Fastest Image Drawing Control in iOS
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Fastest Image Drawing Control in iOS


###Summary HyperImageView is an easy-to-use iOS user interface control and an alternative for UIImageView where the developer wants to display images with high performance. It converts an image into raw pixel data and saves it on the disk. Afterward, whenever the image needs to be rendered, HyperImageView reads the cached file from the disk and directly loads it into the video memory. Therefore, HyperImageView can render images up to 30 times faster than UIImageView while uses 10 times less RAM (at the expense of a reasonable disk space). Also the rendering task takes place in a background thread and it never blocks user interaction even for very large images.

Here I introduce this control:

1- HyperImageView is thread safe which means it can render the image in a background thread hence it does not block UI interaction, while UIImageView renders the image on the main thread, so it blocks the user interaction while it's rendering, and even gets worse if the image is a large one (e.g. > 500x500).

2- JPEG is the most popular format for saving images since it has high compression ratio thus developers choose it to get a smaller bundle size for their app. Suppose that we want to display a 1MB JPEG photo with UIImageView. First it loads it into RAM; Then decompresses it which is a heavy CPU bound process and stores the raw pixel bytes into RAM; Then it copies the raw pixel bytes into video memory. Sometimes the live bytes of this process gets over 50mb because it applies various RGBA format conversions on the raw pixel bytes. So UIImageView poorly manages memory. In comparison, HyperImageView decompresses the photo once and saves the raw bytes on the disk. Therefore later displays of the photo using HyperImageView would be extremely fast, since it read the bytes from disk and DIRECTLY loads it into the video memory.

3- Suppose we want to develop an app to introduce Elise restaurant. We are interested to put an image slider there and display various photos of the Elise restaurant and their foods. So we will have e.g. 10 images that slide sequentially in 5 seconds intervals. UIImageView will render the photos on each slide: heavy CPU load, huge RAM usage and blocking the main thread, high latency in displaying images. If we use HyperImageView instead: you cache images only once, low RAM usage and no main thread blocking, super fast and light image display.

###Finally, use cases: HyperImageView provides a huge performance improvement in displaying big enough images (e.g. >100x100) and in cases that an image should be displayed multiple times in one run-cycle of the app or constantly being displayed in the app in several runs. (The good example is Elise restaurant intro app). HyperImageView caches an image into a hyperIMG file for a specific width and height. You may resize the image with animation and you will be fine. Also note that sometimes resizing the HyperImageView control may cause regeneration of the hyperIMG file for a new size.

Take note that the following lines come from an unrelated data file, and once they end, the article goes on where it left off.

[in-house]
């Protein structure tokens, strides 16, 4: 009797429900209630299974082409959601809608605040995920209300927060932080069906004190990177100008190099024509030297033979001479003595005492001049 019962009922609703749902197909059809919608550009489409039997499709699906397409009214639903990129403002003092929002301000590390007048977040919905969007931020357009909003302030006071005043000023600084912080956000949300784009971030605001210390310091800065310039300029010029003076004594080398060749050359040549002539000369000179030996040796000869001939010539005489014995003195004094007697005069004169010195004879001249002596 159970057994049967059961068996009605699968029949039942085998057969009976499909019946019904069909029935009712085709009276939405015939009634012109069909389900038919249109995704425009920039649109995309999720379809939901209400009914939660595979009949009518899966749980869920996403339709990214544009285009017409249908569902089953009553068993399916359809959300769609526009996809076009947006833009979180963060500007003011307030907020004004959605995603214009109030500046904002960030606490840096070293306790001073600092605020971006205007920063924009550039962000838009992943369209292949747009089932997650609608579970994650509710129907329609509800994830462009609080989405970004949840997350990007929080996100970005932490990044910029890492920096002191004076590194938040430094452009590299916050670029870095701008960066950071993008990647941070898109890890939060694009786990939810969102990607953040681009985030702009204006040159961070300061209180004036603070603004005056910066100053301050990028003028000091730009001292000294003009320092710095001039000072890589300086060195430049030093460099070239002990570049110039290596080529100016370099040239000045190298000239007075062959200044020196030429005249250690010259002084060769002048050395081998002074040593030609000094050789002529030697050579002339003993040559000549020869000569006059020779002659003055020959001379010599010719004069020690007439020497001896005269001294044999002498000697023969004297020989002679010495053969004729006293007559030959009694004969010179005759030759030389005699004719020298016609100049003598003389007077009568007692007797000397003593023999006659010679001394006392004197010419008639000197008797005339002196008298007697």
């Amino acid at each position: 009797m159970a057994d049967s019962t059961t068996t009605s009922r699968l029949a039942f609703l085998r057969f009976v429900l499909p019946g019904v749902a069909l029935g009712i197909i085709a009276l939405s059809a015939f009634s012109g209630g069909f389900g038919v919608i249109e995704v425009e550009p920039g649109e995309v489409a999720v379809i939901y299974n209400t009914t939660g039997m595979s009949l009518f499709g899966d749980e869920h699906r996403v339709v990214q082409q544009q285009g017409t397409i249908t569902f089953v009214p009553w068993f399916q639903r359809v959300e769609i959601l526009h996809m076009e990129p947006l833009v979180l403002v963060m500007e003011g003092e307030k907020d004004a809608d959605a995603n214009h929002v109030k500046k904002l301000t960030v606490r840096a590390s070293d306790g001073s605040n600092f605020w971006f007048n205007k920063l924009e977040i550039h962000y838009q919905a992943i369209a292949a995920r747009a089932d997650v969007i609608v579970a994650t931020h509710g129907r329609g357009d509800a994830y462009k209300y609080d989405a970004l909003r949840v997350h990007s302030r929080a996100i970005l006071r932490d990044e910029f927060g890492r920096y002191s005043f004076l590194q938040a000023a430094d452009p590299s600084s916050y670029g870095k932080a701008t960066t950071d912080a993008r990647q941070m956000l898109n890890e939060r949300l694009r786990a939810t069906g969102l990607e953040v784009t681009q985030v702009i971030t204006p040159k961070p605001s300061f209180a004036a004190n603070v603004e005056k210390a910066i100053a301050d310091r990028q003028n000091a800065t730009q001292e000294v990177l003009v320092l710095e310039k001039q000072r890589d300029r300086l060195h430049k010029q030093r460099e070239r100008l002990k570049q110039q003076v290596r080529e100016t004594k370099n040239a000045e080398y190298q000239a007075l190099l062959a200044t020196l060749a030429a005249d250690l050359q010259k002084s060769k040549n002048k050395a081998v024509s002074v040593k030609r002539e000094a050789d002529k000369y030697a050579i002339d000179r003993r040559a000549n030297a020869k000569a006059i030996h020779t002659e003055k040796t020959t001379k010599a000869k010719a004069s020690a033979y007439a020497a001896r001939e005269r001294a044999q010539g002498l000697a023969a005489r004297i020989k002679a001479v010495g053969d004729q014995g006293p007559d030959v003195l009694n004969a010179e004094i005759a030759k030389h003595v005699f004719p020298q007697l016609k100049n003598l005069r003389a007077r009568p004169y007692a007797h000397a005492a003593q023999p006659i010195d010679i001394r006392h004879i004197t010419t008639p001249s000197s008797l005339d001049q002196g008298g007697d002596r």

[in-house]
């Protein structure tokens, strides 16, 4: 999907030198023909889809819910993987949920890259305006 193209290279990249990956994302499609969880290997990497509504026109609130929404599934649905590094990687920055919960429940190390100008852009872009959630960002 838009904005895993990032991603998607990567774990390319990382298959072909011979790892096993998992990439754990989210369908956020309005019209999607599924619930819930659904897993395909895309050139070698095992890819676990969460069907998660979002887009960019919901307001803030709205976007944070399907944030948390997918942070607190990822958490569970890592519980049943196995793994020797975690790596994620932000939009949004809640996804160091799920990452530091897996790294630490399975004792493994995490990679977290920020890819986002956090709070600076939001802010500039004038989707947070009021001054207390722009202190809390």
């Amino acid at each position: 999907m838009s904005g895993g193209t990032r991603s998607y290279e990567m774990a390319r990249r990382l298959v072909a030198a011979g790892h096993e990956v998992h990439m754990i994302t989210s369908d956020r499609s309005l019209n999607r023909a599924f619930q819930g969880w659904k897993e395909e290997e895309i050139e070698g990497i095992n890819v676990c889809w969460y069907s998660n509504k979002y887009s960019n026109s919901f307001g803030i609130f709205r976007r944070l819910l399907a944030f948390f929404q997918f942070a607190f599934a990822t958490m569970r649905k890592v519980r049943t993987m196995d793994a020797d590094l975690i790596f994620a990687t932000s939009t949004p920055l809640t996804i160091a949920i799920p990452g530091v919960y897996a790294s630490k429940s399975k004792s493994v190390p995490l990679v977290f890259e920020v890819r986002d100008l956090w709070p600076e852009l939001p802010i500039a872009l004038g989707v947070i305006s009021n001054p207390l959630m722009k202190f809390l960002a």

###Embedding HyperImageView in your project:

Just add HyperImageView.h and libHyperImageView.a files to your Xcode project. (add to your target)

###Simple usage example:

	HyperImageView*	hyper = [[HyperImageView alloc] initWithFrame:CGRectMake(0, 0, 500, 500)];
	[[NSFileManager defaultManager] createDirectoryAtPath:[@"~/Documents/HyperImageViewCache/" stringByExpandingTildeInPath] withIntermediateDirectories:NO attributes:nil error:nil];
	[hyper setHyperImageViewDefaultDIR:[@"~/Documents/hyperImageViewCache/" stringByExpandingTildeInPath]];
	[hyper loadImageWithPath:[[NSBundle mainBundle] pathForResource:@"001" ofType:@"jpg"] priority:hyperIMGCachePriority_Default];
	[self.view addSubview:hyper];


  • As said earlier, HyperImageView caches the images on to the disk. You have to be careful about your application bundle size.
  • To calculate the hyperIMG file size: height x width x 4 (for non-retina devices) height x width x 16 (for retina devices)
    • If you profile HyperImageView with Insturments for memory allocations; You will see that Insruments shows some memory allocations for HyperImageView, though HyperImageView never allocate memory. It directly accesses video memory and copies the pixel data from hyperIMG files there but Instruments perceive it as memory allocation; HyperImageView does not allocate any additional memory for rendering the image other than the UIView's itself.

      • HyperImageView does not use any private API calls.
      • HyperImageView is compatible with retina and non-retina devices.
      • HyperImageView is compatible and tested with UIView block animations.
      • HyperImageView is tested with iOS 7.

Please don't hesitate to mail me your feedbacks and suggestions or any bug report.



HyperImageView 1.0 - Lite Version Copyright (C) Hamidreza Vakilian - All Rights Reserved

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